The Americans ignored the public health experts’ requests not to travel during the Thanksgiving holiday in the midst of the worst COVID 19 outbreak to date, as new data shows that car travel decreased by only 5 percent compared to last year.
Analysis by StreetLight Data, provided to the Associated Press, shows that car travel fell by about 20 percent in early November, but jumped towards the end of the month, peaking on the Thanksgiving holiday.
The analysis shows that only 5 percent fewer Americans traveled this year than in 2019, making it one of the busiest days of travel since the pandemic began.
“People were less willing to change their behavior than on any other day during the pandemic,” said Laura Schewel, founder of StreetLight Data.
Washington Newsday asked StreetLight Data for an additional comment.
Airports also saw an increase in travel during the holiday, with about 9.5 million people passing through the Transportation Security Administration (TSA) in the ten days leading up to the holiday, the agency reported.
The Sunday after Thanksgiving was the busiest air travel day since March, when the agency searched 1,176,091 people.
With regard to these numbers, Dr. Cindy Friedman, an official at the Center for Disease Control and Prevention (CDC), warned this week: “If only a small percentage of these travelers are asymptomatically infected, it could lead to hundreds of thousands of additional infections traveling from one community to another.
In an interview with ABC News on Sunday, Dr. Anthony Fauci, the leading expert on infectious diseases in the nations, predicted at the Harvest Festival that “there will almost certainly be an upward trend because of what has happened to the travelers.
“We may see one upswing after another. We don’t want to scare people, but that’s just the reality,” he added.
The United States is currently experiencing the worst increase in COVID-19 to date.
On Thursday, the country reported over 3,100 coronavirus-related deaths, the highest number of deaths in a single day since the pandemic began.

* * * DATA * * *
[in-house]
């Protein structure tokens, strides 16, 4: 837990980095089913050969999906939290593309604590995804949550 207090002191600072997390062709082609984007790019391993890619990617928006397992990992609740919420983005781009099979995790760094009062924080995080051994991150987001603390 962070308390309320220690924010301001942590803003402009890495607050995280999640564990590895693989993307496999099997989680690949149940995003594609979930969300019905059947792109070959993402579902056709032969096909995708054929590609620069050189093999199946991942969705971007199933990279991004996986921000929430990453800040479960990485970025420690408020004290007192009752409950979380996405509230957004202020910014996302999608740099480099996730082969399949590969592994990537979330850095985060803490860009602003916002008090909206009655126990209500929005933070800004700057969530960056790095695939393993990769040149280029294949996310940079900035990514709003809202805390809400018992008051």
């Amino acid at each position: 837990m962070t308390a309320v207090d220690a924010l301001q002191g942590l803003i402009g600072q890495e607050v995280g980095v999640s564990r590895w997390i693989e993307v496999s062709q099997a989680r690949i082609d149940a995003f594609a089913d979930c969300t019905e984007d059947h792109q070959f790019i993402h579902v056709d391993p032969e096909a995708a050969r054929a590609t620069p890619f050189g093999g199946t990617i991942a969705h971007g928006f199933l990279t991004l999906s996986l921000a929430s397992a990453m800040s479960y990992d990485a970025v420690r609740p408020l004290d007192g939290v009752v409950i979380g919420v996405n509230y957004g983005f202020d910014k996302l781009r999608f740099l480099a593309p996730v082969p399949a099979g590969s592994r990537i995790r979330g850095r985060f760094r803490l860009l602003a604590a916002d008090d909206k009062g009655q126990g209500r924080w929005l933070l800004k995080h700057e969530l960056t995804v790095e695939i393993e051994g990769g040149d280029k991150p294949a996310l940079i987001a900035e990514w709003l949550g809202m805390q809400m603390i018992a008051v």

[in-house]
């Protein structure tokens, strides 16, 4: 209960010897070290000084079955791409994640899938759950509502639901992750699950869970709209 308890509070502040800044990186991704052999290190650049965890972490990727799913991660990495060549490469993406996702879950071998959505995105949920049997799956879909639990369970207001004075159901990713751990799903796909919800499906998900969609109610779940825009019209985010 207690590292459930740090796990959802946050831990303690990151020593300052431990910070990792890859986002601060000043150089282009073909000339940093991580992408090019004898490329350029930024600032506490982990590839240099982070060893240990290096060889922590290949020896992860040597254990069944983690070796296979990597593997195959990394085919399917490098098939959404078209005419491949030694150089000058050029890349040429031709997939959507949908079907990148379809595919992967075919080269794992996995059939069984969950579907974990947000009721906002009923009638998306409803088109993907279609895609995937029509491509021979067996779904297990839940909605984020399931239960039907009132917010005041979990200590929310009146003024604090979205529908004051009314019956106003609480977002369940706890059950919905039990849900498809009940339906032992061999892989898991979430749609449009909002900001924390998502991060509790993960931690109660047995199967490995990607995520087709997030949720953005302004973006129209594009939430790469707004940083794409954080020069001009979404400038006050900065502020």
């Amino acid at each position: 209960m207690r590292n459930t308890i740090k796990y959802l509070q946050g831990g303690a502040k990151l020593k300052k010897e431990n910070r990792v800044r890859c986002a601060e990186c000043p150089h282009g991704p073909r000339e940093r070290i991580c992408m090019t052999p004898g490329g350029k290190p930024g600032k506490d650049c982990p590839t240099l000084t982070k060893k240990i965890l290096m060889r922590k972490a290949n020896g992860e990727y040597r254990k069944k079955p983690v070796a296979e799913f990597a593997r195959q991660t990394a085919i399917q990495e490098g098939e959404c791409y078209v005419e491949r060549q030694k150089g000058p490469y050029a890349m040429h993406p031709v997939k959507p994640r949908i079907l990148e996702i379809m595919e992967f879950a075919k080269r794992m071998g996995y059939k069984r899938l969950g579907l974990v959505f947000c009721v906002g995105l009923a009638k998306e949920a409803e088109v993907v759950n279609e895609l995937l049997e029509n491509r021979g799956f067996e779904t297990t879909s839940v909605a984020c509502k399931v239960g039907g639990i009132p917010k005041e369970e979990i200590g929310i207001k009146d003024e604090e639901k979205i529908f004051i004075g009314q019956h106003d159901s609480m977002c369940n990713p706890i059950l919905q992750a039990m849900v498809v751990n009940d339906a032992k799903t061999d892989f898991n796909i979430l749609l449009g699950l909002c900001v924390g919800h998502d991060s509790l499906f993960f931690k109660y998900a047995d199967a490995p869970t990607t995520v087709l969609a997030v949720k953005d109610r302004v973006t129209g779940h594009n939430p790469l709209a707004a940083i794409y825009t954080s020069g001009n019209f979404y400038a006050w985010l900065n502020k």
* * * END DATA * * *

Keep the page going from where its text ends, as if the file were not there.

Hospital admissions and infections have also skyrocketed in recent weeks, with the number of Americans admitted to hospital exceeding 100,000 for the first time and the number of new daily cases this week exceeding 160,000.
In light of this record-breaking increase, public health experts continue to plead with Americans to avoid travel or meetings for the upcoming Christmas vacation.
By the end of December, experts predict that the number of deaths per day will be similar to that of September 11, and that 450,000 deaths may be expected by the end of January unless Americans begin to take precautions.
“What we do now is more likely to affect hospital admissions and deaths in January. There may still be an impact by the end of December, so it’s never too late to make a difference in the number of lives saved,” Manisha Juthani, associate professor of medicine and epidemiology at the Yale School of Medicine, told Washington Newsday.
The U.S. is on the verge of procuring large-scale vaccination programs and is likely to introduce the first process in a few weeks.
Meanwhile, public health officials and the CDC have urged Americans to continue to take the necessary precautions, such as avoiding meetings or travel, wearing a mask in public, washing their hands regularly, and practicing social distancing.
Peter Drobac, a physician and specialist in infectious diseases and public health at Saïd Business School at Oxford University, UK, also said on Washington Newsday that this year it is “not about cancelling Christmas” but simply about celebrating it differently.
“Gather outdoors when you can, and on Zoom when you can’t. Celebrate a second celebration in the spring when it’s safer. Doesn’t a Thanksgiving barbecue in May sound wonderful? How about a New Year’s Eve fire on the summer solstice,” he said.
“Let’s be smart, all we have to do is get through the winter and it will be light already.